Despite these special allowances, the Plan Sponsor Council of America survey showed only a minor increase in the number of people taking withdrawals or loans.
A recent report by investment giant Vanguard puts an even finer point on the subject. Among the firm’s employment plan sponsors:
- 73% allowed their employees to dip into their retirement funds
- Of those, just 5.7% of participants took out money
- The median withdrawal was $13,300
Nevertheless, Vanguard turns up some troubling trends:
- The average withdrawal consisted of 55% of a participant’s balance
- 25% of those who made a withdrawal took out their entire balance
Plan participants who left their money alone enjoyed a banner year for stocks, with the S&P 500 total return jumping 16% in 2020.
While there was no mass exodus of people cashing out their retirement savings, those who took money out of their savings are less likely to reach their retirement goals.
According to Vanguard, the typical person making a withdrawal was a 42-year-old earning a bit more than $61,000. If we take this median withdrawal of $13,300 and age of 42, and assume a 4% inflation-adjusted rate of return for 25 years—when the average saver would reach full-retirement age—they’d miss out on about $35,000 in retirement savings.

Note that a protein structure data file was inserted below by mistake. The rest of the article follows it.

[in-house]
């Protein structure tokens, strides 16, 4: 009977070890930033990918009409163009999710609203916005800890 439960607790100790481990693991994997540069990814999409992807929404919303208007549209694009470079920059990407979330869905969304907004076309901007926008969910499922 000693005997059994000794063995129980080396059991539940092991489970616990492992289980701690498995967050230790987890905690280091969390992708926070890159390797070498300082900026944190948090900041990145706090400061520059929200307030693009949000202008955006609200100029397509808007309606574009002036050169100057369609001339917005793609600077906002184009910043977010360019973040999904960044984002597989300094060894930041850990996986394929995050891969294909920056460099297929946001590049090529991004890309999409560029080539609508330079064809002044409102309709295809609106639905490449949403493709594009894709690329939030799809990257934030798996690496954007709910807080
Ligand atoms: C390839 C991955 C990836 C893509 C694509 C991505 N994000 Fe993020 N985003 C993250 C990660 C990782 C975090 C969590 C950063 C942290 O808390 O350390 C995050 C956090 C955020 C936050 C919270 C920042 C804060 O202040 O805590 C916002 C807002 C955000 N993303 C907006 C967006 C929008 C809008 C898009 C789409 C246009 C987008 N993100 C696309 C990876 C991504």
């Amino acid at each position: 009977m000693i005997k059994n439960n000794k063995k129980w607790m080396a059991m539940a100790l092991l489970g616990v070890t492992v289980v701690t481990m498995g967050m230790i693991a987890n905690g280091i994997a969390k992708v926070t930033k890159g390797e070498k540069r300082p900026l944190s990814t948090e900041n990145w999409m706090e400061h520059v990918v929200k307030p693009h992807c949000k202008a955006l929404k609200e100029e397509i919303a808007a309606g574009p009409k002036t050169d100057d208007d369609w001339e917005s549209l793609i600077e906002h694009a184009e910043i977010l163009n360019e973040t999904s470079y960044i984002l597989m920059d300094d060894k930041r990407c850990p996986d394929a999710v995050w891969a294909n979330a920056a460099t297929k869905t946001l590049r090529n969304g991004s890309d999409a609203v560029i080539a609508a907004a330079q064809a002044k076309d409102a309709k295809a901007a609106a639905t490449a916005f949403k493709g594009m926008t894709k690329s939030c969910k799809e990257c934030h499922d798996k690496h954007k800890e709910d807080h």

This back-of-the-envelope calculation gets bleaker when you consider that people who were taking emergency distributions may have lost their jobs and spent months looking for work, further cutting into financial solvency.
Covid-19 and Housing
A home can be both a valuable retirement asset and a money pit. Oddly, the events of the past year may have improved both sides of the coin for homeowners.
According to the BLS, roughly four out of five seniors are homeowners. Nearly a quarter of senior homeowners are still paying off a mortgage while 55% own their home outright. A little more than a fifth of seniors rent their homes.